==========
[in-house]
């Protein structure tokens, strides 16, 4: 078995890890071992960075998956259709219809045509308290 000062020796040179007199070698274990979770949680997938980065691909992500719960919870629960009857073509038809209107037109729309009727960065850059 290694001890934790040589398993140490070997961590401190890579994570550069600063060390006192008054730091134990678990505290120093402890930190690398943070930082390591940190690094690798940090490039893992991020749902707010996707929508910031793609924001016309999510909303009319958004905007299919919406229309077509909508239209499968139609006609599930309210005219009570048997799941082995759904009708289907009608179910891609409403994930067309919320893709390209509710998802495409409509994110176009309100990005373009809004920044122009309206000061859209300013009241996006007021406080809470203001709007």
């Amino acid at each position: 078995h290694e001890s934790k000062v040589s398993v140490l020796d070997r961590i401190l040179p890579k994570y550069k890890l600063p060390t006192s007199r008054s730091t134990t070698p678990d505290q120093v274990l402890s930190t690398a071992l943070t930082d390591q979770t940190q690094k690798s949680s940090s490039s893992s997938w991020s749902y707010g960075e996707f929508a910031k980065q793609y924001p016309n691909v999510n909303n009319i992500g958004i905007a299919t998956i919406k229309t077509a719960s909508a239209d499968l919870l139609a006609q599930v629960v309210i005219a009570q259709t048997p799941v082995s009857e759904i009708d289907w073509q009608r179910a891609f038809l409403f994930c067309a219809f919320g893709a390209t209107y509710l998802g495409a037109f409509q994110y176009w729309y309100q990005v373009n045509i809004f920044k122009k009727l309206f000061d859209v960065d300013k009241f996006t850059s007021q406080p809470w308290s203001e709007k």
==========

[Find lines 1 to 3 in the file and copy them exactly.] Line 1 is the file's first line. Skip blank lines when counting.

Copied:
[in-house]
């Protein structure tokens, strides 16, 4: 078995890890071992960075998956259709219809045509308290 000062020796040179007199070698274990979770949680997938980065691909992500719960919870629960009857073509038809209107037109729309009727960065850059 290694001890934790040589398993140490070997961590401190890579994570550069600063060390006192008054730091134990678990505290120093402890930190690398943070930082390591940190690094690798940090490039893992991020749902707010996707929508910031793609924001016309999510909303009319958004905007299919919406229309077509909508239209499968139609006609599930309210005219009570048997799941082995759904009708289907009608179910891609409403994930067309919320893709390209509710998802495409409509994110176009309100990005373009809004920044122009309206000061859209300013009241996006007021406080809470203001709007």
């Amino acid at each position: 078995h290694e001890s934790k000062v040589s398993v140490l020796d070997r961590i401190l040179p890579k994570y550069k890890l600063p060390t006192s007199r008054s730091t134990t070698p678990d505290q120093v274990l402890s930190t690398a071992l943070t930082d390591q979770t940190q690094k690798s949680s940090s490039s893992s997938w991020s749902y707010g960075e996707f929508a910031k980065q793609y924001p016309n691909v999510n909303n009319i992500g958004i905007a299919t998956i919406k229309t077509a719960s909508a239209d499968l919870l139609a006609q599930v629960v309210i005219a009570q259709t048997p799941v082995s009857e759904i009708d289907w073509q009608r179910a891609f038809l409403f994930c067309a219809f919320g893709a390209t209107y509710l998802g495409a037109f409509q994110y176009w729309y309100q990005v373009n045509i809004f920044k122009k009727l309206f000061d859209v960065d300013k009241f996006t850059s007021q406080p809470w308290s203001e709007k």